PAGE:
Woodburn says, “Research from the Ruderman Family Foundation shows the disabled community has $125 billion of discretionary money they could put into the entertainment economy.”  He believes once the entertainment industry realizes how much buying power this sector has, they will begin to hire more disabled workers.

“This industry is more impactful of public attitudes and stigma than any other industry,” said Ruderman.  “You see it in the rise of women and people of color being shown in the media.  As well as acceptance of the LGBTQ community through shows like ‘Ellen’ and ‘Will & Grace.’

“Now it’s time for the disabled sector to be seen and accepted through the eyes of Hollywood,” he said.

Social Security may interfere with diversity inclusion

Many people need Social Security Disability Insurance (SSDI) to help pay for medical costs associated with their condition.  But those persons using SSDI cannot earn more than $15,150 per year, or they lose the benefit.  And most cannot pay for housing, bills, grocery and medical costs on less than $26,000 a year.

So, if they earn too much by working, they lose the insurance that keeps them healthy.

Woodburn says some disabled writers must hide their earnings.  They may get paid $25,000 for one big project, which will drop them from SSDI.  But that project may be the only one they have for 3-years.

The message of diversity inclusion is being heard, by some

Meanwhile, Ruderman and his foundation are getting support from top Hollywood stars to improve diversity inclusion in the film industry.  Woodburn cites his friend Bryan Cranston for his decision to play a wheelchair-bound person in the movie “The Upside.”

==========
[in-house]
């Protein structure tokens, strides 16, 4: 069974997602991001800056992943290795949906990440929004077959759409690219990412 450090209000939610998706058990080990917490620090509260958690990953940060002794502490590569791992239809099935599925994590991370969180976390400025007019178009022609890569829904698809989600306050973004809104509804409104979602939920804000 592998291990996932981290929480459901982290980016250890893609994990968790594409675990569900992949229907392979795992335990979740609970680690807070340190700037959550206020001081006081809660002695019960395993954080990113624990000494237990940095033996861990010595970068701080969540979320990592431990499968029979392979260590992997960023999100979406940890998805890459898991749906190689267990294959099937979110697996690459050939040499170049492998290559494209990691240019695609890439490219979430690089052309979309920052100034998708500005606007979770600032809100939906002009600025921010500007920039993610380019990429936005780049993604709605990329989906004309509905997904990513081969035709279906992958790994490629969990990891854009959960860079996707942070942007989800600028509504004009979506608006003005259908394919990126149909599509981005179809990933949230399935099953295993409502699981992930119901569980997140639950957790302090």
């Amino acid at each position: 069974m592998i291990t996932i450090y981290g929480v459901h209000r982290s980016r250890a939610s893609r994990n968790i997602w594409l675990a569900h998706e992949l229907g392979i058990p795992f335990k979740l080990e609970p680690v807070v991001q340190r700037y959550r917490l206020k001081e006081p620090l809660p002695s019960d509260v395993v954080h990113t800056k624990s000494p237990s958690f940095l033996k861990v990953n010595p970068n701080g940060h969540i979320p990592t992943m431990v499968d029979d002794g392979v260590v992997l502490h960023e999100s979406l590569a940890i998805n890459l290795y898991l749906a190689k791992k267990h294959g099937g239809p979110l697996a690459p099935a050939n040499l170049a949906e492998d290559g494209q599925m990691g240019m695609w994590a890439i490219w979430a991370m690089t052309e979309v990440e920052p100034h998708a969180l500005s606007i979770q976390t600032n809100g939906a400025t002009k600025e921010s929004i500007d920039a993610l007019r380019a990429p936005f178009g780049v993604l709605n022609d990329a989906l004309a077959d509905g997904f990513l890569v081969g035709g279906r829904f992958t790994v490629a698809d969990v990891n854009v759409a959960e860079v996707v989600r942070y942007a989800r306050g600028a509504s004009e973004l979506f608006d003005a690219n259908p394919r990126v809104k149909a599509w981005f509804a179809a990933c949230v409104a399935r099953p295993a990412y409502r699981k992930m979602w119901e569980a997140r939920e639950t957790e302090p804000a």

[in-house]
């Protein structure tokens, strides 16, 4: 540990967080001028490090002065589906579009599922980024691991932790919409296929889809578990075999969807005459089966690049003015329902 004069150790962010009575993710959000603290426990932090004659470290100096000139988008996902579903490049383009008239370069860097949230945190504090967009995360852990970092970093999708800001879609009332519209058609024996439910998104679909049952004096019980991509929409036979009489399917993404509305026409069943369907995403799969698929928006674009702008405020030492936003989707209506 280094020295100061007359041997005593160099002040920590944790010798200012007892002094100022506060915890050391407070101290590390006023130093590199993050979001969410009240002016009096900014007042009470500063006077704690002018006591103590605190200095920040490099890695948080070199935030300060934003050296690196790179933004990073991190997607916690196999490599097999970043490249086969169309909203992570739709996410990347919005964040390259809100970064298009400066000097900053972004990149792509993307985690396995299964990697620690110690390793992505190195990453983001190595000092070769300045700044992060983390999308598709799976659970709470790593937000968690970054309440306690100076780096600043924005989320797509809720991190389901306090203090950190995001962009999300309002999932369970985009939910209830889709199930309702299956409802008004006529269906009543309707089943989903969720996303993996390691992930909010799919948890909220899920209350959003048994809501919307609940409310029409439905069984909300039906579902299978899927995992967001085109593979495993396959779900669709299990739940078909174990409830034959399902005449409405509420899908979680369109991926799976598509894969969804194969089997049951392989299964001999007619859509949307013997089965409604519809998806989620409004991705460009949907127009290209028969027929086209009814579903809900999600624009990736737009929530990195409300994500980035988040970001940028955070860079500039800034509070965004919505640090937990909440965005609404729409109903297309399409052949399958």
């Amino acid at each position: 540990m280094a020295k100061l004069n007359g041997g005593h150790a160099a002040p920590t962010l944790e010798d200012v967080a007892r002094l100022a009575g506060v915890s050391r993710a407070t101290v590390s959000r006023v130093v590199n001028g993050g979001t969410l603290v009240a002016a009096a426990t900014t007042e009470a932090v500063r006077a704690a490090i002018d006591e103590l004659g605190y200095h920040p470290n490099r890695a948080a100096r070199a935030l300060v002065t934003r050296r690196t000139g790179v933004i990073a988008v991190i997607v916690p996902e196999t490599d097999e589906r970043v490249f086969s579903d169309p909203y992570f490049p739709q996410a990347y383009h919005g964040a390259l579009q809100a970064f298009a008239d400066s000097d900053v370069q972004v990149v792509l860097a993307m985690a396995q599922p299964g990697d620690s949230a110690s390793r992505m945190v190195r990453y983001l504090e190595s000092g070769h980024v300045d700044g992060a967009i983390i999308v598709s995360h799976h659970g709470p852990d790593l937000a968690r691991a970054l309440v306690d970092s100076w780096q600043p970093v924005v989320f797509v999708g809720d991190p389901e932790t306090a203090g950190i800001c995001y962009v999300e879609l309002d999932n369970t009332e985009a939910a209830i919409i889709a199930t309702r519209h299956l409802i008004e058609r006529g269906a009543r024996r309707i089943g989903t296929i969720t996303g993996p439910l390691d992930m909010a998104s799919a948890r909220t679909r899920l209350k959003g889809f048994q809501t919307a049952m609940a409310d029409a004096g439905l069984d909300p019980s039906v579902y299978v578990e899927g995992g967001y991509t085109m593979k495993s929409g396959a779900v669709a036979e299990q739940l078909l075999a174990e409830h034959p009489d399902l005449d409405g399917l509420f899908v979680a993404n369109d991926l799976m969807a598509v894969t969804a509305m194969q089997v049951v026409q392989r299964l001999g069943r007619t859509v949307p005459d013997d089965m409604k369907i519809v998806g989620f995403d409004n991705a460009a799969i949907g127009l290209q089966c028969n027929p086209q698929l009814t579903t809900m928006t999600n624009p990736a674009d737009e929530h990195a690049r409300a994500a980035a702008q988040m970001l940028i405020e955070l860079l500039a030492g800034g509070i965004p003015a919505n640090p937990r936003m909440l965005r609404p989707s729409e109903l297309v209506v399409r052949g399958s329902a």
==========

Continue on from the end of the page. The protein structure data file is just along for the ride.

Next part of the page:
And while Woodburn understands the producers’ need to have a marquee name to make money, he doesn’t know why Cranston didn’t push for hiring others with disabilities.

Woodburn says he has since elicited a pledge from Cranston that he will insist that five disabled people be hired, as sound editors, writers, or actors, if he plays another character with disabilities.

Some in Hollywood already practice diversity inclusion

Peter Farrelly, of the Farrelly brothers’ fame says it was a “no-brainer” to include disabled characters in their films.  He says “his best friend growing up was a paraplegic and they had two family friends with intellectual disabilities.”

Peter Farrelly

Farrelly says he wants casting directors to get on board.

“When they see a script calling for the role of a girlfriend, it doesn’t say she must be able-bodied,”  he says. “Let’s open it up.  Get people with all sorts of disabilities to audition for the girlfriend.”

The Sundance Film Festival appears to be embracing the movement this year.  One of the darlings of the 2020 Festival is the documentary “Crip Camp.”

Co-director, Jim LeBrecht, was born with spina bifida and uses a motorized wheelchair to get around.  He says, “traditionally, people break into the entertainment industry by tirelessly working 20-hour days, generally as interns.”

Jim LeBrecht

“How does someone who needs insurance do that?  When people with disabilities need medications or consistent medical care, they can’t work as unpaid interns.”

And the Ruderman Family Foundation is now asking actors, directors, producers, and the American public to sign the Disability Inclusion in TV and Movies Pledge.

You can hear the entire conversation with Jay and Danny below on the Money Making Sense podcast.

Further reading:

Disability-rights movement takes spotlight in Sundance documentary

Parking lot confrontation is a reminder that not every disability is visible

Utah GOP settles Americans with Disabilities Act lawsuit

Film commission issues hundreds of permits to record in Utah